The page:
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    #1

    for all one is worth

    Dear teachers,

    Would you be kind enough to tell me whether I am right with my interpretation of the expression in bold in the following sentence?

    “That’s just the point, sir.” He was saying. “Two of you did know, and yet, there the fellow was for months afterward, playing is own and cheating the Society for all he was worth, I shouldn’t wonder.”

    for all one is worth = do as one pleases

    Thanks for your efforts.

    Regards,

    V

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    #2

    Re: for all one is worth

    No.

    It means 'to the utmost of his power or ability'.

    Rover

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    #3

    Re: for all one is worth

    Hi Rover KE,

    There is no doubt about that that the phrase “for all he was worth” means 'to the utmost of his power or ability'.

    worth: Definition, Synonyms from Answers.com

    The present connotation is the right for the following sentence from Crofits’ “Inspector French and the Cheyne Mystery” :

    By this time Dangle was out on the road and running for all he was worth.

    But the mentioned in my original post above connotations in my humble opinion is the right for the sentence from Galsworthy’s “The White Monkey”.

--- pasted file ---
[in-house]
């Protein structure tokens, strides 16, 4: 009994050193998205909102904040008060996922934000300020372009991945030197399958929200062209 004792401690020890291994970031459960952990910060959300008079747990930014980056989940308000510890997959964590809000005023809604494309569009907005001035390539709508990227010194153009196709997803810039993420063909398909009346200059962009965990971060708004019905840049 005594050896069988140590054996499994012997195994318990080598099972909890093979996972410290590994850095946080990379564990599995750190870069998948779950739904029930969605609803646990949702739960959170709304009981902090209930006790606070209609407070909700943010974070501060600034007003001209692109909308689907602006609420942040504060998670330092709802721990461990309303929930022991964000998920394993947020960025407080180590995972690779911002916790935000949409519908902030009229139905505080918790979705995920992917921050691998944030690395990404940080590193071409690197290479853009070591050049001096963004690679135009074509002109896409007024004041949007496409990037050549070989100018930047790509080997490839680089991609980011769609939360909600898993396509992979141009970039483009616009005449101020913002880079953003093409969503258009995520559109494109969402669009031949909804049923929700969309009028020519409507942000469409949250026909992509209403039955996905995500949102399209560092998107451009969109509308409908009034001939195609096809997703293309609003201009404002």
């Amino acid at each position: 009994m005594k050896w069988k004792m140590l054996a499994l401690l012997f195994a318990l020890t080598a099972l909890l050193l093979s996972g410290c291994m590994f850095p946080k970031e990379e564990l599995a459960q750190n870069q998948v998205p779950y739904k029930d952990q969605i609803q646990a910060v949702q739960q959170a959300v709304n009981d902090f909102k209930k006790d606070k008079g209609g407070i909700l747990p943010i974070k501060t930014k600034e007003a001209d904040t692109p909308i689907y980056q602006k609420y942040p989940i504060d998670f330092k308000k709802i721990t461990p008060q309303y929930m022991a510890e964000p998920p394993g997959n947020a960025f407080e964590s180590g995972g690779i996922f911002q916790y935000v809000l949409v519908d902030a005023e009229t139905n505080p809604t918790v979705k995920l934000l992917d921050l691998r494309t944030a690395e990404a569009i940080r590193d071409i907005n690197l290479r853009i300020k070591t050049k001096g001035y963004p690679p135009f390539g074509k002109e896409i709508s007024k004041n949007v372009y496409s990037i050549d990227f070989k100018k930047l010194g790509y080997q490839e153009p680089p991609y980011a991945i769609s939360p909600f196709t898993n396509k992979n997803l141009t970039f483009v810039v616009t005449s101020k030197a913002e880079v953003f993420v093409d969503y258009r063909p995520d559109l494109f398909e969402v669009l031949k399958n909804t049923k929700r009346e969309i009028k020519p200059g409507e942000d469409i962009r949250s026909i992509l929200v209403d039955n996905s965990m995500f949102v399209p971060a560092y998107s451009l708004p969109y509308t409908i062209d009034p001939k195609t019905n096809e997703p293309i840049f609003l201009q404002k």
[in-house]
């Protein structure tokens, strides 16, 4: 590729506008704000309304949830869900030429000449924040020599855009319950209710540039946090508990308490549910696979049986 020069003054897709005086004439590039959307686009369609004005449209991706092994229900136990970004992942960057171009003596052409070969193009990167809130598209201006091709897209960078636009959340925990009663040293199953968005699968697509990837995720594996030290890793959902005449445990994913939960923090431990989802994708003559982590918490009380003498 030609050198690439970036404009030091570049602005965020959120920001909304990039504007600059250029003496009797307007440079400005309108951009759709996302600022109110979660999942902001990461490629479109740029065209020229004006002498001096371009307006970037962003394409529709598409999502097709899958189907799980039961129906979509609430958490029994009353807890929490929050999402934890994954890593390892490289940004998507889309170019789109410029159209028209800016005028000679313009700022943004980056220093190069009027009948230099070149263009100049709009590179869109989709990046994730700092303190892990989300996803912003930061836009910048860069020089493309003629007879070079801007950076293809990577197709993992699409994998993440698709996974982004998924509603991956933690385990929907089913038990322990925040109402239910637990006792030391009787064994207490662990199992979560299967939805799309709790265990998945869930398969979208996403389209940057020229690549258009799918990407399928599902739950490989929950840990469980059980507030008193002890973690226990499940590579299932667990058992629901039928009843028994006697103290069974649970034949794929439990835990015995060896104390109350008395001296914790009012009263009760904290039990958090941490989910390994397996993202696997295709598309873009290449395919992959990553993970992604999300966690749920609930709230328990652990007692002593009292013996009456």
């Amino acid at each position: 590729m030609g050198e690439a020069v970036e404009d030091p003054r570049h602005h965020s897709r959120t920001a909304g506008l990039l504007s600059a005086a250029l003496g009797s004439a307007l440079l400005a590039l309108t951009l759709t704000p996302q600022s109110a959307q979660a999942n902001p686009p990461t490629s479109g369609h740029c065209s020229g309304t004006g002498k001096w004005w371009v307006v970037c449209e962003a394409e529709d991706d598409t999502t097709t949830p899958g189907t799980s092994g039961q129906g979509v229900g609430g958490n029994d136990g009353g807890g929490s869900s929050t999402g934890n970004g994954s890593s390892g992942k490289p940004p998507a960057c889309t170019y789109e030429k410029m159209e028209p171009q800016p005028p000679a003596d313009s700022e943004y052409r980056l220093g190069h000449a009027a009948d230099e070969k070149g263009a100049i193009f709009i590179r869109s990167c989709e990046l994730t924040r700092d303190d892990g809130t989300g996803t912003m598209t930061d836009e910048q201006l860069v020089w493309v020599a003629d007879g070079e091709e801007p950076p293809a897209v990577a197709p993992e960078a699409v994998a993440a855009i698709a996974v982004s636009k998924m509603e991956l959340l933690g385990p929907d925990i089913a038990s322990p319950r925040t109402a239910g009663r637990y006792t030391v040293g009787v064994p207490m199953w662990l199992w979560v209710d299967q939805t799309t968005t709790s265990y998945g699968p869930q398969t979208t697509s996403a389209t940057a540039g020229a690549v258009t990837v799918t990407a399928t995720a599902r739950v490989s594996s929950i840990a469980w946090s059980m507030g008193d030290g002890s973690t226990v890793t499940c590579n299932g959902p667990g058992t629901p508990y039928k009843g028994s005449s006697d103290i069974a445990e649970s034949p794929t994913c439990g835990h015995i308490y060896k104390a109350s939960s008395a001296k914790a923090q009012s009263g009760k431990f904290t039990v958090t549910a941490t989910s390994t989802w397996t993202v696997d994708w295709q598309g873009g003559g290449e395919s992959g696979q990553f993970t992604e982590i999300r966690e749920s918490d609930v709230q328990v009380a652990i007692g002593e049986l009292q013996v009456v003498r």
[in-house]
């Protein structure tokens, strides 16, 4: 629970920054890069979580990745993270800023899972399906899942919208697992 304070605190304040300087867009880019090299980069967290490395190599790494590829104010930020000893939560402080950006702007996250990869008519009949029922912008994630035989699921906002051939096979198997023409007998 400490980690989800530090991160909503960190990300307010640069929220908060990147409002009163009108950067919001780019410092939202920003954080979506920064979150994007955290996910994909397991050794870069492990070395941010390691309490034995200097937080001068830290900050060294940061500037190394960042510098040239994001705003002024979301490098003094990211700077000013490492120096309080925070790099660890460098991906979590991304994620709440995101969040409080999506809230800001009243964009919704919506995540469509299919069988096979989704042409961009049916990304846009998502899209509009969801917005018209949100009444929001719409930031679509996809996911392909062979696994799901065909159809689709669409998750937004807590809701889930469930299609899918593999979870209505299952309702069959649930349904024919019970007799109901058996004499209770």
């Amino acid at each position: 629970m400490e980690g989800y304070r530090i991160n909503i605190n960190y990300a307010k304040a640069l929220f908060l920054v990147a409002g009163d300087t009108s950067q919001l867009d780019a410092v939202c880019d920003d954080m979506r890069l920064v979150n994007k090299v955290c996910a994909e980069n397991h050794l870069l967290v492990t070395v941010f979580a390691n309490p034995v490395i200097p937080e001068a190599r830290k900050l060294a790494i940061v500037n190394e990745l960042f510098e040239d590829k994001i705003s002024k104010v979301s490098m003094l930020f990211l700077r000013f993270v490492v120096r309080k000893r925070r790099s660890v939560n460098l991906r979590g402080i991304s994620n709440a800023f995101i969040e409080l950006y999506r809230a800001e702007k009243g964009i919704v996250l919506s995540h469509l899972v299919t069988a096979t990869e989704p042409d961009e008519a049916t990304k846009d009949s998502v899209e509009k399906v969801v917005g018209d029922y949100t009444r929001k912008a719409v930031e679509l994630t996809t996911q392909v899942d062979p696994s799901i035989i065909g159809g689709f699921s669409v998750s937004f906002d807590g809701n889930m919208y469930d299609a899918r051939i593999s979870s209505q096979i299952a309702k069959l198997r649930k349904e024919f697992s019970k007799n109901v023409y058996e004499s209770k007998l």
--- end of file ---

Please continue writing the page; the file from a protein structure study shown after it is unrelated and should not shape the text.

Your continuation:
“That’s just the point, sir.” He was saying. “Two of you did know, and yet, there the fellow was for months afterward, playing is own and cheating the Society for all he was worth, I shouldn’t wonder.”

    I would like to get used to become aware of the lights and shadow of the mysterious English expressions.

    What do think about the following connotations of the phrase in question?

    “Hold on, girl, hold on, for all you’re worth.”

    The tree come down, the little Swede came down, and the gig yellow tom came down on top of everything, holding for all he was worth to the top of the little Swede’s head.

    Regards,

    V.

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